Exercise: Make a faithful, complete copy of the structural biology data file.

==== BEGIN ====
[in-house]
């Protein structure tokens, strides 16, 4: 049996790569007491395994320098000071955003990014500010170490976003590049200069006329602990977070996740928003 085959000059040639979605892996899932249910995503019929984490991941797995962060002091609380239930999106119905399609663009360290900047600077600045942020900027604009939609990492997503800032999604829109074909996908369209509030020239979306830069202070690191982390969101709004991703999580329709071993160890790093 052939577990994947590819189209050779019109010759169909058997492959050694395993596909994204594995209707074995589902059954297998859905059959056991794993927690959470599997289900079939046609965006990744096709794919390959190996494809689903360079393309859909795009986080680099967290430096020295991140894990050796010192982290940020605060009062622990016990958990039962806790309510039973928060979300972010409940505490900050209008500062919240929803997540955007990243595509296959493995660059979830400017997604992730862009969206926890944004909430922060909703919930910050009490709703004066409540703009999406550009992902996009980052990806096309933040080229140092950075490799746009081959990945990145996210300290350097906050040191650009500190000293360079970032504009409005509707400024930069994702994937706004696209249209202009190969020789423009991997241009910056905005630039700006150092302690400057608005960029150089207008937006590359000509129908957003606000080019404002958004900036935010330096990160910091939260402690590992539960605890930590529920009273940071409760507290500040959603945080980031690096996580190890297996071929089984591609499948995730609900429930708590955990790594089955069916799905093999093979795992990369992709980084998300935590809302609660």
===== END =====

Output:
[in-house]
């Protein structure tokens, strides 16, 4: 049996790569007491395994320098000071955003990014500010170490976003590049200069006329602990977070996740928003 085959000059040639979605892996899932249910995503019929984490991941797995962060002091609380239930999106119905399609663009360290900047600077600045942020900027604009939609990492997503800032999604829109074909996908369209509030020239979306830069202070690191982390969101709004991703999580329709071993160890790093 052939577990994947590819189209050779019109010759169909058997492959050694395993596909994204594995209707074995589902059954297998859905059959056991794993927690959470599997289900079939046609965006990744096709794919390959190996494809689903360079393309859909795009986080680099967290430096020295991140894990050796010192982290940020605060009062622990016990958990039962806790309510039973928060979300972010409940505490900050209008500062919240929803997540955007990243595509296959493995660059979830400017997604992730862009969206926890944004909430922060909703919930910050009490709703004066409540703009999406550009992902996009980052990806096309933040080229140092950075490799746009081959990945990145996210300290350097906050040191650009500190000293360079970032504009409005509707400024930069994702994937706004696209249209202009190969020789423009991997241009910056905005630039700006150092302690400057608005960029150089207008937006590359000509129908957003606000080019404002958004900036935010330096990160910091939260402690590992539960605890930590529920009273940071409760507290500040959603945080980031690096996580190890297996071929089984591609499948995730609900429930708590955990790594089955069916799905093999093979795992990369992709980084998300935590809302609660």